Disruption in healthcare is happening (whether we like it or not)

Healthcare, and particularly medicine, are slow-moving beasts. This doesn’t mean that innovation isn’t happening. In fact, it’s happening at an alarming speed and doctors are grappling with a quickly expanding knowledge base.

But the highly regulated, traditional industry is vulnerable to external disruption, and we’re seeing more and more examples:

  • DIY tests like skin cancer apps and pap smears
  • Online script services
  • Skin checks at the pharmacy
  • Vaccination services outside medical practices
  • Medical tourism

The flip side of convenience

Disruption is not necessarily the same as innovation. Disruptive services or products are simpler and more convenient to use, but their quality is often poorer.

In healthcare, the risk of disruption is that it affects health outcomes. It may lead to fragmentation and loss of opportunistic screening. I’ll give two examples:

Example 1:  More providers does not equal better care

A busy family doesn’t have the time to visit the doctor and decides to use convenient online health services. As a result they hardly ever visit their family doctor, and if they do, their doctor does not have the complete picture as more health providers are involved in the care.

Example 2: Convenience does not equal safety

Women doing their own pap smears at home may take incorrect samples. Although avoiding the ‘stirrups’ in the doctor’s office is a big plus, the risk of avoiding an expert examination is that things get missed.

The way forward

Disruption in healthcare is happening, whether we like it or not. “Successful entrepreneurs naturally look at opportunities in terms of the jobs they can do for customers,” say the authors of this article. Although it is unlikely that the doctor can be replaced by technology, certain aspects of the healthcare process can.

I believe there are 3 ways the healthcare industry should respond to external disruption:

  1. Continue to listen to health consumers
  2. Develop our own disruption processes
  3. Communicate the strengths and qualities of our services

Marcus Tan, GP and CEO of HealthEngine said in Australian Doctor magazine: “GPs are ideally suited to lead this cultural shift. GPs are highly skilled in managing risk and uncertainty, and are well equipped to make the leaps required to innovate.”

Indeed, if we don’t do it ourselves, others will.

Not what the doctor said

Not what the doctor said
Image: Pixabay.com

In 1976 two researchers, James Pennebaker and Deborah Sanders, published and interesting study. They placed two kinds of signs in university toilets, one reading: “Do not write on these walls under any circumstances,” and the other: “Please don’t write on these walls.” Result: the amount of graffiti on the walls with the first, more authoritative sign was significantly more.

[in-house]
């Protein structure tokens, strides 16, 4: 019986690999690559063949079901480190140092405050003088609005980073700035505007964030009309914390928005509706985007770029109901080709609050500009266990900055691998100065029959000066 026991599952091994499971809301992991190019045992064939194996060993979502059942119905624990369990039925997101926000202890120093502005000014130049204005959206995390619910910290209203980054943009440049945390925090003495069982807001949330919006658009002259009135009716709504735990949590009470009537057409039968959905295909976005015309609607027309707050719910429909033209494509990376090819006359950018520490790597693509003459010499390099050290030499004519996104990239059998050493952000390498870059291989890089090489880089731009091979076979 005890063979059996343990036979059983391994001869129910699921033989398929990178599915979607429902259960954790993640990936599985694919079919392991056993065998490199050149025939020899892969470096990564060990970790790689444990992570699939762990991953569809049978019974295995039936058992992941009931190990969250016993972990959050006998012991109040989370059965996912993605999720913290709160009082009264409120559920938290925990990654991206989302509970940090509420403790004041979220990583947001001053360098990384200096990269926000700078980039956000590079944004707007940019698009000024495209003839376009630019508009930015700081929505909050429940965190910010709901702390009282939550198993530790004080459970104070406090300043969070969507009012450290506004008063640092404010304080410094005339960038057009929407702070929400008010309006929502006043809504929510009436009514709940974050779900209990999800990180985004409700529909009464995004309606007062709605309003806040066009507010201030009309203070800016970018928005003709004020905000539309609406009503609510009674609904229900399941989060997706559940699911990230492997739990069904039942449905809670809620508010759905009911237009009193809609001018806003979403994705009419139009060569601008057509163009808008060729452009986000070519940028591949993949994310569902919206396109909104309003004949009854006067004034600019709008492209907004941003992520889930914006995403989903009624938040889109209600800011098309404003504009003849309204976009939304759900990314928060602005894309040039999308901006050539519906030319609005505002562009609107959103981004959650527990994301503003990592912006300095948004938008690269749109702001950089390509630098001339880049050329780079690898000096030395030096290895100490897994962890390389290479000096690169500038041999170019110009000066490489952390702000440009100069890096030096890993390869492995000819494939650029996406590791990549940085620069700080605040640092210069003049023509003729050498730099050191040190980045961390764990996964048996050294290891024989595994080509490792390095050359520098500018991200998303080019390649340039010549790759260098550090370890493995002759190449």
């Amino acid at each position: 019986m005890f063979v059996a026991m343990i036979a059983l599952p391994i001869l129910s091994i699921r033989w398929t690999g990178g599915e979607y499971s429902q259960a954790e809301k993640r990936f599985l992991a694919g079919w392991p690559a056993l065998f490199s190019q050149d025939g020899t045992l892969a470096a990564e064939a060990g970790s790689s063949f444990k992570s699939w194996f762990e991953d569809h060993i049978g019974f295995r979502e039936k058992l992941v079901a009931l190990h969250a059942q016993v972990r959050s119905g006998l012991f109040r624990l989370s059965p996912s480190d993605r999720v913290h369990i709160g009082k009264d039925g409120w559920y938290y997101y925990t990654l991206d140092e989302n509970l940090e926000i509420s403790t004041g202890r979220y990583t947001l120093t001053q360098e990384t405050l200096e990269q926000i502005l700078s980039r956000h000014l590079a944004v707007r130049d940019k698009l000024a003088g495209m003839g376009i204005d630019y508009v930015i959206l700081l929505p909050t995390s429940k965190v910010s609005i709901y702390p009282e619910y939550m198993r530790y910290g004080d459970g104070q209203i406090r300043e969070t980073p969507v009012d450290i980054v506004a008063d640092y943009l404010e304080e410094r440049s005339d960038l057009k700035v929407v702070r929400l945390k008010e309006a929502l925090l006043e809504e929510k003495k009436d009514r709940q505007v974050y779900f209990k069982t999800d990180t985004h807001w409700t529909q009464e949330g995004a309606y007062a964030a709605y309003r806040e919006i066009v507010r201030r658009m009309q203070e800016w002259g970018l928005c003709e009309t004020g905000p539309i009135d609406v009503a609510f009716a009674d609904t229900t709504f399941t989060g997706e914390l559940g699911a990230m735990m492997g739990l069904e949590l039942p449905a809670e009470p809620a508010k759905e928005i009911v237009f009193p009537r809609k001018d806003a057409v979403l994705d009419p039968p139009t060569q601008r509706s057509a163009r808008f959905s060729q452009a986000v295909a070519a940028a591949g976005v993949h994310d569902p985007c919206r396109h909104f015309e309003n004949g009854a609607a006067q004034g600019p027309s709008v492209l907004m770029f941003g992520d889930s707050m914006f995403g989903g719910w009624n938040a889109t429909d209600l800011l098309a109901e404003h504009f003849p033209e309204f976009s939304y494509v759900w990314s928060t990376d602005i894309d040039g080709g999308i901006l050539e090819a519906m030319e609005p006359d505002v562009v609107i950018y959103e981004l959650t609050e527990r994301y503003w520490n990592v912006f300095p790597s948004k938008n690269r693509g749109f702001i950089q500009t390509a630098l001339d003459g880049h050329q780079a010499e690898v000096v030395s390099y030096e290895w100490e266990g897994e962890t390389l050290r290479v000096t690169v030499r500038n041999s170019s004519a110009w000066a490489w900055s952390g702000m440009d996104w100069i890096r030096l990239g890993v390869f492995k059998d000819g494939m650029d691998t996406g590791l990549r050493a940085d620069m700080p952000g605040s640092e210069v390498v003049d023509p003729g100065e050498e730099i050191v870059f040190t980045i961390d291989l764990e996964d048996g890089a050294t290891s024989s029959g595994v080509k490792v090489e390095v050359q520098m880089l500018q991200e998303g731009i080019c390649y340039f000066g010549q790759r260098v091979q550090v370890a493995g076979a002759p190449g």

This phenomenon is called reactance: when something or someone threatens to restrict our freedom, our intuitive response is to undo this – even if our response may have negative consequences.

Reactance can occur on a massive scale as, for example, in the case of Japanese whaling. The consumption of whale meat in Japan is decreasing – it is considered traditional food and younger generations are not interested in it. Yet, Japanese people respond furiously to the actions of the Sea Shepherd activists against their whaling fleet. Travel writer Sam Vincent, who wrote a book about this topic, concludes: “Japan isn’t pro-whaling. It’s anti-anti-whaling.”

AMA response to the ‘skin spot check’

This week a new pharmacy initiative was in the news: ‘Skin spot checks’. For $35 people can have a single skin lesion of their choice examined at certain pharmacies. The response from the Australian Medical Association was as expected. Dermatologist and president of the NSW branch of the AMA said: “It is irresponsible and inappropriate for pharmacies to offer in-store skin checks.”

Although the AMA has a point, the response can be: “If the AMA doesn’t agree, it should be approved.” Reactance in action! This may be followed by: “The AMA is probably protecting their members’ interests, so let’s give these entrepreneurial chemists a fair-go!”

If the AMA had said: “Look, doctors are busy and fed up with all these people worried about their freckles, so please go away and visit the pharmacy,” the response would probably be the opposite. I’m not arguing that they should have said this, but the point is that most doctors care about their patients’ wellbeing and this is unfortunately not always taken into account in the media and comments.

The following scenario happens often in my practice: a patient asks my opinion about a pigmented but benign skin lesion, and is not aware of the (more common) non-pigmented malignant or pre-malignant lesion elsewhere on the skin. These spots will likely be missed at the ‘skin spot check’ in the chemist store.